Access to hospitals
Providing access to appropriate and timely hospital care is an integral component of health care. In essence, it is about being able to get the health care you need, when you need it.
A person’s ability to access appropriate and quality health care is influenced by their own health needs as well as factors such as where they live, their socioeconomic circumstances, and their cultural background (WHO 2006).
This section explores hospital accessibility by looking at the:
- number of services available, including hospitals and emergency departments
- location of services and hospitals
- waiting times to access elective surgery and emergency department care
- remoteness, socioeconomic characteristics and Indigenous status of the people who use hospital services.
Where are hospitals and beds located?
The number and type of hospitals, and the beds available, are measures of access to health care services. Public hospitals in Major cities are more likely to be larger and to offer a broader range of services, whereas hospitals in more remote areas tend to be smaller and offer a smaller range of services. This can affect the timeliness and availability of services for people living in more remote areas.
In 2020–21, there were 697 public hospitals which varied in location, size, and services provided. Of these public hospitals, 184 were in Major cities, 402 were in Inner regional and Outer regional areas, and 111 were in Remote or Very remote areas.
There were 63,333 public hospital beds available, on average, in 2020–21 – representing 2.5 beds per 1,000 population.
This ranged from 2.3 per 1,000 population in Major cities to 4.0 per 1,000 population in Remote and Very remote areas. Just over two-thirds (67%) of the hospital beds in Australia were in Major cities.
Since 2016–17, the beds per 1,000 population in public hospitals has fallen by an average of 0.9% every year.
Most larger public hospitals and therefore most hospital beds are located in more populated areas – 26% of hospitals and 67% of hospital beds are located in Major cities, 58% of hospitals and 30% of hospital beds are in Inner regional and Outer regional areas, and 16% of hospitals and 3.1% of hospital beds in Remote and Very remote areas.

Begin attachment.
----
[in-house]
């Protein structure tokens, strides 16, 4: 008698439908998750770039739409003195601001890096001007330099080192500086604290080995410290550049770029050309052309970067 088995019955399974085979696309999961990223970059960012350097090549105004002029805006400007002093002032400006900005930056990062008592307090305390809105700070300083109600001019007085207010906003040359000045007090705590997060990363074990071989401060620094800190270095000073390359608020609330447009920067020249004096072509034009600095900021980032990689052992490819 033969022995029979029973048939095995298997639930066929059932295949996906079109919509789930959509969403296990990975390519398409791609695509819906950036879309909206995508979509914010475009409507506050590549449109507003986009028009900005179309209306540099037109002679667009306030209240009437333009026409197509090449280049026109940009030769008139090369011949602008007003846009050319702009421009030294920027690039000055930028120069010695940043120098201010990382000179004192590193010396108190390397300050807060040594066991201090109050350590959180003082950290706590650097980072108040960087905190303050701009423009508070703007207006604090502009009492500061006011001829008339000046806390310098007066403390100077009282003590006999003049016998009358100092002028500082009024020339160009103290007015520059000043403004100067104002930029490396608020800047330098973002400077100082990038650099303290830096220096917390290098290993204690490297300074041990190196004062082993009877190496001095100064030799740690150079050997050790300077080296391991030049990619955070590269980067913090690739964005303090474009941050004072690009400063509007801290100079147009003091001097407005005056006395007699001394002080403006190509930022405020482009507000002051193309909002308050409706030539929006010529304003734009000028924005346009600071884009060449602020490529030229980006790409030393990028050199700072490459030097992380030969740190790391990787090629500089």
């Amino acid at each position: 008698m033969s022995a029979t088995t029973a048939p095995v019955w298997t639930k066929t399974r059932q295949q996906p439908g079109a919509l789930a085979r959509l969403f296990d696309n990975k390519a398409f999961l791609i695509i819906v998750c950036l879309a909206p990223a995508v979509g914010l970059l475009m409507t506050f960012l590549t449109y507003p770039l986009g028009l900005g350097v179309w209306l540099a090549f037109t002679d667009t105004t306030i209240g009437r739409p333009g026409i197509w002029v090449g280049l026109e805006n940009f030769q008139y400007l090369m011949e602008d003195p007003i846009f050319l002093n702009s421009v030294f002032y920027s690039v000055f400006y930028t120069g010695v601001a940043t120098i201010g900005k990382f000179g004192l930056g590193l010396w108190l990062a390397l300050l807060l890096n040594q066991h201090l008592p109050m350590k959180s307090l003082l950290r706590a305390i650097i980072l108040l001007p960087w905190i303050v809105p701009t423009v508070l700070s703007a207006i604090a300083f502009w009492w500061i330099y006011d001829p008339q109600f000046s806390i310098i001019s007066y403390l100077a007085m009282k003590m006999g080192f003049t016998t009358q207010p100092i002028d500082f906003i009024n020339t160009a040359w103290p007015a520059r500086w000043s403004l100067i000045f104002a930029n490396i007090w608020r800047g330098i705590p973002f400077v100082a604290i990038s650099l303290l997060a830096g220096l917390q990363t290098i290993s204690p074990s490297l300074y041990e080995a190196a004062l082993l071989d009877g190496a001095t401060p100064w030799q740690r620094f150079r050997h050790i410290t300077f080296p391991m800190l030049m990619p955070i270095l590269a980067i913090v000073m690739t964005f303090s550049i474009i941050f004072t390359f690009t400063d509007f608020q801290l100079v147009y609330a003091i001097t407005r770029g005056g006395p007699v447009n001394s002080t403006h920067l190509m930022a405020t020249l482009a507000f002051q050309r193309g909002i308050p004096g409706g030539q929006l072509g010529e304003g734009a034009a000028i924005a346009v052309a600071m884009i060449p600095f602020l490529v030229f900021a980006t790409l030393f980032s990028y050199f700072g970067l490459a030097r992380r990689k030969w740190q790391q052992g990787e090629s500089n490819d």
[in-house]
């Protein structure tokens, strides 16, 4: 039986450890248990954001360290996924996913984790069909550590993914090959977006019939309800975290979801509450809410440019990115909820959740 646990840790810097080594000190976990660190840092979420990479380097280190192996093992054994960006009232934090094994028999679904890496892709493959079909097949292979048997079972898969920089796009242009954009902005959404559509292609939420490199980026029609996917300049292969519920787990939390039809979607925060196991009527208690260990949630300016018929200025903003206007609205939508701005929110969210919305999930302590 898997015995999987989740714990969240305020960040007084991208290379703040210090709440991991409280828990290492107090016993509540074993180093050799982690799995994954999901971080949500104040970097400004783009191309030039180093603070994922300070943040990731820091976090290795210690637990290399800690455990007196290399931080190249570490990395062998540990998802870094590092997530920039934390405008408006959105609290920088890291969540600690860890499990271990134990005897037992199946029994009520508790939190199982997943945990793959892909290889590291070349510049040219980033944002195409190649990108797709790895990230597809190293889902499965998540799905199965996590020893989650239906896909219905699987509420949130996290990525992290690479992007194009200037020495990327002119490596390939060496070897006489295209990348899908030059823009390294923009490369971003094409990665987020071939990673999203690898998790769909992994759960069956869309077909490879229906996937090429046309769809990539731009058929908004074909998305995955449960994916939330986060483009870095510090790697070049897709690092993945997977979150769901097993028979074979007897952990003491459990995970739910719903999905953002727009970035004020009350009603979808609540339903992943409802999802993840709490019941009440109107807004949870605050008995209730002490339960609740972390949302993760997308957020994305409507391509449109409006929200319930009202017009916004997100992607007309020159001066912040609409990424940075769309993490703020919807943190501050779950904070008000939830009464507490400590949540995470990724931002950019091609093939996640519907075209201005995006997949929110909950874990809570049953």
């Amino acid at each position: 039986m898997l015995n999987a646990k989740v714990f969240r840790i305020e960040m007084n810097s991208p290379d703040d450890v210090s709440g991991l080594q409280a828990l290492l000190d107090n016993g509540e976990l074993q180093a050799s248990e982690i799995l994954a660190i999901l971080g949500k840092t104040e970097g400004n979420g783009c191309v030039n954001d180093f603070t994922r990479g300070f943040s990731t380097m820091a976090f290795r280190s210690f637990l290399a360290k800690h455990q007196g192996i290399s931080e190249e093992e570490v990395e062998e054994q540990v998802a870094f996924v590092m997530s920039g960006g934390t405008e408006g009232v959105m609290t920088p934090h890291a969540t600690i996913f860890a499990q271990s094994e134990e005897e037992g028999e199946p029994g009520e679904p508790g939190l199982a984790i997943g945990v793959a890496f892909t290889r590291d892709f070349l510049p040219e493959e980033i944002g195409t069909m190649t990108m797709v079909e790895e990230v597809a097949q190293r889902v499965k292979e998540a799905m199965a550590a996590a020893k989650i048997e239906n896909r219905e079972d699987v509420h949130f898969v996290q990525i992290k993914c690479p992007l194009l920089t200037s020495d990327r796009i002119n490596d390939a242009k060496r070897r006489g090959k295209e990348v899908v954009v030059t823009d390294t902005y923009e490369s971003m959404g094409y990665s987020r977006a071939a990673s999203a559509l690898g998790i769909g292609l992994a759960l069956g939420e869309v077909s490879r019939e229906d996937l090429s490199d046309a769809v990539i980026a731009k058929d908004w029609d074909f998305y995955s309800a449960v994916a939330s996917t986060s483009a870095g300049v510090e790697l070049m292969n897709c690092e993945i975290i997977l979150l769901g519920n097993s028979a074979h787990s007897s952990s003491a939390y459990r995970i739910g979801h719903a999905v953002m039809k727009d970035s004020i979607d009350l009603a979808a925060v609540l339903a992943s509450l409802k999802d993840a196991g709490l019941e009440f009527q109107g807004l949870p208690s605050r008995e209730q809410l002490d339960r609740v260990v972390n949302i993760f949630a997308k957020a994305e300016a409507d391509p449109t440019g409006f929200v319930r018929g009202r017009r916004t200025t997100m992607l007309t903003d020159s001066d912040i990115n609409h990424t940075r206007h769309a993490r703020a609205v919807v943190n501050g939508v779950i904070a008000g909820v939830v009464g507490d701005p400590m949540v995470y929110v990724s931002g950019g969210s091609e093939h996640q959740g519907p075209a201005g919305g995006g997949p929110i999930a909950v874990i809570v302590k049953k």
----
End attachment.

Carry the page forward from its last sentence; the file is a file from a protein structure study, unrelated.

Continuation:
Access to admitted patient care
In 2021–22, hospitalisation rates varied across socioeconomic levels and remoteness for public and private hospitals.
Patterns of hospitalisations varied by socioeconomic levels – when the level of disadvantage increases, hospitalisations in public hospitals generally increased, while hospitalisations in private hospitals decreased.
For public hospitals, the highest rates of hospitalisation were for patients living in the most disadvantaged areas (299 hospitalisations per 1,000 population) whereas for private hospitals, the highest rates were for patients living in the least disadvantaged areas (226 hospitalisations per 1,000 population).
Patterns of hospitalisations varied by remoteness area – hospitalisations in public hospitals increase with increasing remoteness of the patient’s area of residence, while hospitalisations in private hospitals generally decreased with increasing remoteness of the patient’s area of residence.
The highest rates of hospitalisation in private hospitals were for patients whose area of residence was in Major cities (178 hospitalisations per 1,000 population), whereas the highest rates of hospitalisations in public hospitals were for patients whose area of residence was in Very remote areas (635 hospitalisations per 1,000 population).
The bar chart shows the number of hospitalisations for public and private hospitals by socioeconomic status and remoteness in 2021–22. Generally, the number of hospitalisations per 1000 population decreased for public hospitals and increased for private hospitals as the level of disadvantage decreases. Also, the number of hospitalisations per 1000 population generally increased for public hospitals and decreased for private hospitals as the level of remoteness increases.
Access to emergency department care
How long people wait in the emergency department before they receive care (waiting time) can be used as a measure of the accessibility of emergency department care.
Waiting time statistics are presented here as:
- the 50th percentile (median) waiting time, which represents the time before which half of people are seen
- proportion seen on time.
Emergency department waiting time measures represent the time elapsed from presentation to commencement of clinical care.
In 2021–22, 50% of patients were seen within 20 minutes.
This has stayed relatively consistent since 2017–18, when 50% of patients were seen within 19 minutes.